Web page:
About 40,000 crabs found their way into the stomachs of more than 2,500 people at the Annapolis Rotary Club's 67th annual Crab Feast Friday night.
"My favorite thing is just seeing the enjoyment and satisfaction people get each year," said feast Chairman Dave Cordle. "We use this as our main fundraiser to give back to the city. We try to give to as many area charities as we can."
Cordle said he hopes the event raised between $40,000 and $70,000 this year to give to places like the Lighthouse shelter and Habitat for Humanity. He said he won't know for several weeks until all the checks come in.
The 2011 feast brought in more than $70,000, but about 47 percent of that came from a single donation made in memory of Annapolis Rotary Club member Phil Richebourg.
The all-you-can-eat and drink feast was held at the , and volunteers served up 130 gallons of crab soup and 3,400 ears of corn in addition to the crabs.
Pastor Henry Green helped distribute some of the 60 kegs worth of beer that flowed from Budweiser trucks during the three-hour feast.
"A little over 10 years ago when I first joined Rotary, they thought it would be cute to have a Baptist minister serving beer," Green said. "They've had me on the beer truck every year since."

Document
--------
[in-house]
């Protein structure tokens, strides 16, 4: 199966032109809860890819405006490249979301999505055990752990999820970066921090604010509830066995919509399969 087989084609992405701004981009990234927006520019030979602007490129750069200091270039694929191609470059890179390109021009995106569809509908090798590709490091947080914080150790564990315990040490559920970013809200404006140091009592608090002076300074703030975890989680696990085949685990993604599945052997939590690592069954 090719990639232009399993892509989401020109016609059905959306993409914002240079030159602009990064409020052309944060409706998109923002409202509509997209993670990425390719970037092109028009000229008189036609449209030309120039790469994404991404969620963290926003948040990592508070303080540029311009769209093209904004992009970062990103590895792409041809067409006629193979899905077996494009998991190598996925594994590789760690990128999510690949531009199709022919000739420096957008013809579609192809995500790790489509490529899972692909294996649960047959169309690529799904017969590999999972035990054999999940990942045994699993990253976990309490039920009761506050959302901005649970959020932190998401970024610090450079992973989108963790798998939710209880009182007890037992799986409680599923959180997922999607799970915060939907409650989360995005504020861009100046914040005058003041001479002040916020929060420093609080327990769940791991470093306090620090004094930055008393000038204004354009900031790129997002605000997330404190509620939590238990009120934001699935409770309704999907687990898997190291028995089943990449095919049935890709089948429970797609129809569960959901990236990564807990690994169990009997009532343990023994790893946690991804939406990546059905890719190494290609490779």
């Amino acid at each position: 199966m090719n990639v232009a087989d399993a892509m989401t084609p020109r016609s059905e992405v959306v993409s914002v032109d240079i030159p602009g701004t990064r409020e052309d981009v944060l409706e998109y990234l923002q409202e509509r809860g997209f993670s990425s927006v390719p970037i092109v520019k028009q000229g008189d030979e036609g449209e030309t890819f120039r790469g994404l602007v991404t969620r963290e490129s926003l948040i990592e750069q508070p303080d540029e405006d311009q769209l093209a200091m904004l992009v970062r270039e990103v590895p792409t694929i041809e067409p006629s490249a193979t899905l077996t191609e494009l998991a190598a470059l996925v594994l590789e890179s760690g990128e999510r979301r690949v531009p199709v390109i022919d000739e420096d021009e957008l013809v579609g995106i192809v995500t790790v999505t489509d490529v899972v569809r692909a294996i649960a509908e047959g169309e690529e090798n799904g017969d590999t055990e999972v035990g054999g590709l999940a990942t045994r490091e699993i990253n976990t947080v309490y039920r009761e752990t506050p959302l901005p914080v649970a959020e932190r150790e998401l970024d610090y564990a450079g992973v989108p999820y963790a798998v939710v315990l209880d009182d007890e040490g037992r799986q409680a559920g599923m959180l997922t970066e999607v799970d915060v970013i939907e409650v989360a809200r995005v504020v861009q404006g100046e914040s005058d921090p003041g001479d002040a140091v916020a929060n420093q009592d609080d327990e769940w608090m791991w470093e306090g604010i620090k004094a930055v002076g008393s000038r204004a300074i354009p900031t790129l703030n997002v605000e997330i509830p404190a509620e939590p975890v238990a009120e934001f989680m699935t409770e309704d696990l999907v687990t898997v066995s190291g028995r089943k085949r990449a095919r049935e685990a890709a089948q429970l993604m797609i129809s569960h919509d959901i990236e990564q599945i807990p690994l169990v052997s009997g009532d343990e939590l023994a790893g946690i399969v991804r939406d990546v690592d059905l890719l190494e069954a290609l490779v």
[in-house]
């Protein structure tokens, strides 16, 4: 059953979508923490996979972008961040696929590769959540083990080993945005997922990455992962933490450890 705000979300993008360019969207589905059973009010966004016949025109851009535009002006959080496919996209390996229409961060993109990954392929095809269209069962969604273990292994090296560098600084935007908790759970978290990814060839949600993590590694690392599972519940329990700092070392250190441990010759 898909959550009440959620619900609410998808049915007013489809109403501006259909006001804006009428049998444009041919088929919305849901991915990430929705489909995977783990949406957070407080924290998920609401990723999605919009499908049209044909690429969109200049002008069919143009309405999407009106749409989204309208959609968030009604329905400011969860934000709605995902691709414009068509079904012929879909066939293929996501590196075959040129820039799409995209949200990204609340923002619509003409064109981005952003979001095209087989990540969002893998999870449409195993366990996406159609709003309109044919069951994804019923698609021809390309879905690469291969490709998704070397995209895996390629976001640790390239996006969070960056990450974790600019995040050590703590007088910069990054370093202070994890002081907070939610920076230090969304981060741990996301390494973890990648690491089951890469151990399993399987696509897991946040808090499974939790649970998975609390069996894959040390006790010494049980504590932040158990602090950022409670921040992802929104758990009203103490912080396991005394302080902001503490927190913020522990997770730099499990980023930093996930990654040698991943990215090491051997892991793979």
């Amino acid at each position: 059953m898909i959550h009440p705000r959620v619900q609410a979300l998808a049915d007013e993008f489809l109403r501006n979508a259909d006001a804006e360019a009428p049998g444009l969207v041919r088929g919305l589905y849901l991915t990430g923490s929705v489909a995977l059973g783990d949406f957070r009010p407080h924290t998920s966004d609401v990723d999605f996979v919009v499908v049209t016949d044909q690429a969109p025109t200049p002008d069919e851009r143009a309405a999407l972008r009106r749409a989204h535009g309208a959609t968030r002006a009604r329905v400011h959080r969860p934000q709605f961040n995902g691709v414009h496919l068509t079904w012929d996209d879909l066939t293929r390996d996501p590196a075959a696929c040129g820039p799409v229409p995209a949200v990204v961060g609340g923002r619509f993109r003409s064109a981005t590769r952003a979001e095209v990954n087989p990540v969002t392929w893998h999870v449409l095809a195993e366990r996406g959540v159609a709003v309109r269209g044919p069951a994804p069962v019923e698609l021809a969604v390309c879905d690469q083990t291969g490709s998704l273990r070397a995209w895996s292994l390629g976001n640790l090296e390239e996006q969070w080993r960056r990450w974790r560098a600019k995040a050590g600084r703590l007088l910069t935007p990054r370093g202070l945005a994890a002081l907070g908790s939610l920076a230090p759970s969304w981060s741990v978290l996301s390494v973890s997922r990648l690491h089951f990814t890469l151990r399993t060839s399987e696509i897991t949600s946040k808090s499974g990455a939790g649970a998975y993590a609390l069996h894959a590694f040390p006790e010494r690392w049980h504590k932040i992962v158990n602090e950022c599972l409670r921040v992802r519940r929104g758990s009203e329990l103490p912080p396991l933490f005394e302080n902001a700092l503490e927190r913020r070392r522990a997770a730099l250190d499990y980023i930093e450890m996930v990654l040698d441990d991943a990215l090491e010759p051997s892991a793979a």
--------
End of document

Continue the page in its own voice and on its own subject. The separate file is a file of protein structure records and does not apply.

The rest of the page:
Bea Carson, Rotary's president elect, brought 30 members of her family from as far away as Florida and New York for a crab feast family reunion.
"Some family from St. Augustine wanted to come up for Crab Feast, and I decided to see who else I could round up," Carson said. "It just snowballed into a complete family reunion."
Carson's family weren't the only out of towners. Mike Sykes came from Pennsylvania.
"We come down every year, and we plan on coming next year," Sykes said. "There's about 18 to 20 of us that meet every year in the parking lot around 3:15 p.m. to hand out crab necklaces and leis."
One of those leis landed on first time Crab Feast goer Christina Molina who said, "We are already putting in a work request for next year."